Infant Perception and Cognition: Recent Advances, Emerging Theories, and Future Directions

Hardcover | October 28, 2010

EditorLisa M. Oakes, Cara H. Cashon, Marianella Casasola

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The cognitive revolution in the 1950s and 1960s led researchers to view the human mind - like a computer - as an information-processing system that encodes, represents, and stores information and is constrained by limits on hardware (the brain) and software (learning strategies and rules). Theemergence of new behavioral, computational, and neuroscience methodologies, has deeply expanded psychologists' understanding of the workings of the infant, child, and adult mind. One result is that research has focused on mechanisms of change, over developmental time, in the information-processingmind.In this book, Lisa Oakes, Cara Cashon, Marianella Casasola, and David Rakison bring together the recent findings and theories about the origins and early development of the information-processing mind, and provide insight into the future directions in the study of infant perception and cognition.The contributors represent a wide-range of research areas in the study of infant perception and cognition, who emphasize the use of diverse methodological techniques to address key questions about development. Their chapters demonstrate how the combination of historical perspectives on theinformation-processing approach to cognition and recent advances in behavioral, computational, and neuroscience approaches to cognition has contributed to our understanding of how abilities ranging from visual attention to face processing to object categorization have developed during infancy.Across this broad range of topics, it is clear that much of our modern understanding of infant perceptual and cognitive development emerges from the foundation of classic information-processing models of development, such as that of Leslie B. Cohen (1991). The recent advances illustrated in thisbook show how researchers have built on this foundation to uncover the mechanisms that drive developmental change.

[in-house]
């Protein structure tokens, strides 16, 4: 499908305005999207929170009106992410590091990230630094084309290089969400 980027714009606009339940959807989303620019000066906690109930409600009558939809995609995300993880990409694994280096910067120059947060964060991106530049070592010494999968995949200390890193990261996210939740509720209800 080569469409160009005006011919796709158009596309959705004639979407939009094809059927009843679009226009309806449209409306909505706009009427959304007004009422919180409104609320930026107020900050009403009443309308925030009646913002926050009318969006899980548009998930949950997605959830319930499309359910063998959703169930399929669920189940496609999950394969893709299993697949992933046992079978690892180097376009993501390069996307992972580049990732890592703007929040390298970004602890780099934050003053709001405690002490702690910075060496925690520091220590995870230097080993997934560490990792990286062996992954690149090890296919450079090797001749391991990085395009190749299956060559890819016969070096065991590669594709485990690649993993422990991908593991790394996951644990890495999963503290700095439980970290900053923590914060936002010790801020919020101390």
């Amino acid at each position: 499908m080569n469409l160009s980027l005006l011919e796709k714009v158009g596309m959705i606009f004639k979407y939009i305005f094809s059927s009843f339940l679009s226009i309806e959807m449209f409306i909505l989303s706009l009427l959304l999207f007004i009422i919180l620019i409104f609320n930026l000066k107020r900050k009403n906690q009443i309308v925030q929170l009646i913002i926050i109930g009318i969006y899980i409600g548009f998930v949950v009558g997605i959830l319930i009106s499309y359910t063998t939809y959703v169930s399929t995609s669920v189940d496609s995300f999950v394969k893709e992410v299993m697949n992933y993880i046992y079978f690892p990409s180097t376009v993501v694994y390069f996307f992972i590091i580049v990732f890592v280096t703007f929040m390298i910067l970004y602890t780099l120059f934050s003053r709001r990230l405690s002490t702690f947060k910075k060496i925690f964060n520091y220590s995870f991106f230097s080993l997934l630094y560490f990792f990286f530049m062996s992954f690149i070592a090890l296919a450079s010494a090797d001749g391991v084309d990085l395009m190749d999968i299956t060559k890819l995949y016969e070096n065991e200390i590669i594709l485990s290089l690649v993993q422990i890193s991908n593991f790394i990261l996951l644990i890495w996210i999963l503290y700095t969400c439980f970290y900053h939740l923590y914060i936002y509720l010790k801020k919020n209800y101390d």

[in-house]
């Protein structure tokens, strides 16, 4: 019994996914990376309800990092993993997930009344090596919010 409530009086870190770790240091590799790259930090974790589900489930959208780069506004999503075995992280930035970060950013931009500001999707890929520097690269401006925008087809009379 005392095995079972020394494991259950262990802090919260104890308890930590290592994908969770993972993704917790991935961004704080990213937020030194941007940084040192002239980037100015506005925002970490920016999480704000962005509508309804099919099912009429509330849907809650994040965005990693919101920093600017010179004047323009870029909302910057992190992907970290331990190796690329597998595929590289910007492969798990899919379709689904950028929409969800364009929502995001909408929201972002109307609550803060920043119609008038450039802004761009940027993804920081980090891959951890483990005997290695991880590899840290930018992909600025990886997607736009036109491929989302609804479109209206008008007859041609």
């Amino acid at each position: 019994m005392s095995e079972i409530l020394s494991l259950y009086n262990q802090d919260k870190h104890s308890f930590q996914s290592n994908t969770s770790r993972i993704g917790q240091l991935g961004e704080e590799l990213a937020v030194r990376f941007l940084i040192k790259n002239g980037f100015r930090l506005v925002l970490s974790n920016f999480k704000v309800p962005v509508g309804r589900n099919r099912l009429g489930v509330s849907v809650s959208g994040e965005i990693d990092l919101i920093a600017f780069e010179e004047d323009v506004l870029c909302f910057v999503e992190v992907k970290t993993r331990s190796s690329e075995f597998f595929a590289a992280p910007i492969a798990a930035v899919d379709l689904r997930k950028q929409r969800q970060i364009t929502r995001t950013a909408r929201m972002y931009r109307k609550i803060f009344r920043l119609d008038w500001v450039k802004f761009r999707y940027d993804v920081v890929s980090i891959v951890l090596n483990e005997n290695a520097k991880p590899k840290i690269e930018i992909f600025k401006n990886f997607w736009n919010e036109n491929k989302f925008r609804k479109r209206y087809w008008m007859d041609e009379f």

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The cognitive revolution in the 1950s and 1960s led researchers to view the human mind - like a computer - as an information-processing system that encodes, represents, and stores information and is constrained by limits on hardware (the brain) and software (learning strategies and rules). Theemergence of new behavioral, computational,...

Lisa Oakes is Professor of Psychology and Faculty Researcher at the Center for Mind and Brain, University of California at Davis. She received her doctorate at the University of Texas at Austin. She was a faculty member in the Department of Psychology at The University of Iowa before joining the faculty at the University of California...

other books by Lisa M. Oakes

Format:HardcoverDimensions:304 pages, 9.25 × 6.12 × 0.98 inPublished:October 28, 2010Publisher:Oxford University PressLanguage:English

The following ISBNs are associated with this title:

ISBN - 10:0195366700

ISBN - 13:9780195366709

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Table of Contents

1. John Colombo, Leah Kapa, and Lori Curtendale: Varieties of Attention in Infancy2. John E. Richards: Infant Attention, Arousal, and the Brain3. Scott Johnson: A Constructivist View of Object Perception in Infancy4. Cara H. Cashon: Development of Specialized Face Perception During Infancy: An Information-processing Perspective5. Alan M. Slater, J. Gavin Bremner, Scott P. Johnson, and Rachel A. Hayes: The Role of Perceptual Processes in Infant Addition/Subtraction Experiments6. Richard N. Aslin: Perceptual Constraints on Implicit Memory for Visual Features: Statistical Learning in Human Infants7. Thomas R. Shultz: Computational Modeling of Infant Concept Learning: The Developmental Shift from Features to Correlations8. Kelly L. Madole, Lisa M. Oakes, and David H. Rakison: Information Processing Approaches to Infants' Developing Representation of Dynamic Features9. Marianella Casasola: Infant Spatial Categorization from an Information Processing Approach10. Kim Plunkett: The Role of Auditory Stimuli in Infant Categorization11. Lisa Newell, Catherine Best, Holly Gastgeb, Keiran Rump, and Mark Strauss: The Development of Categorization and Facial Knowledge: Implications for the Study of Autism12. Barbara A. Younger and Kathy Johnson: Emerging Competence with Symbolic Artifacts: Implications for the Study of Categorization and Concept Development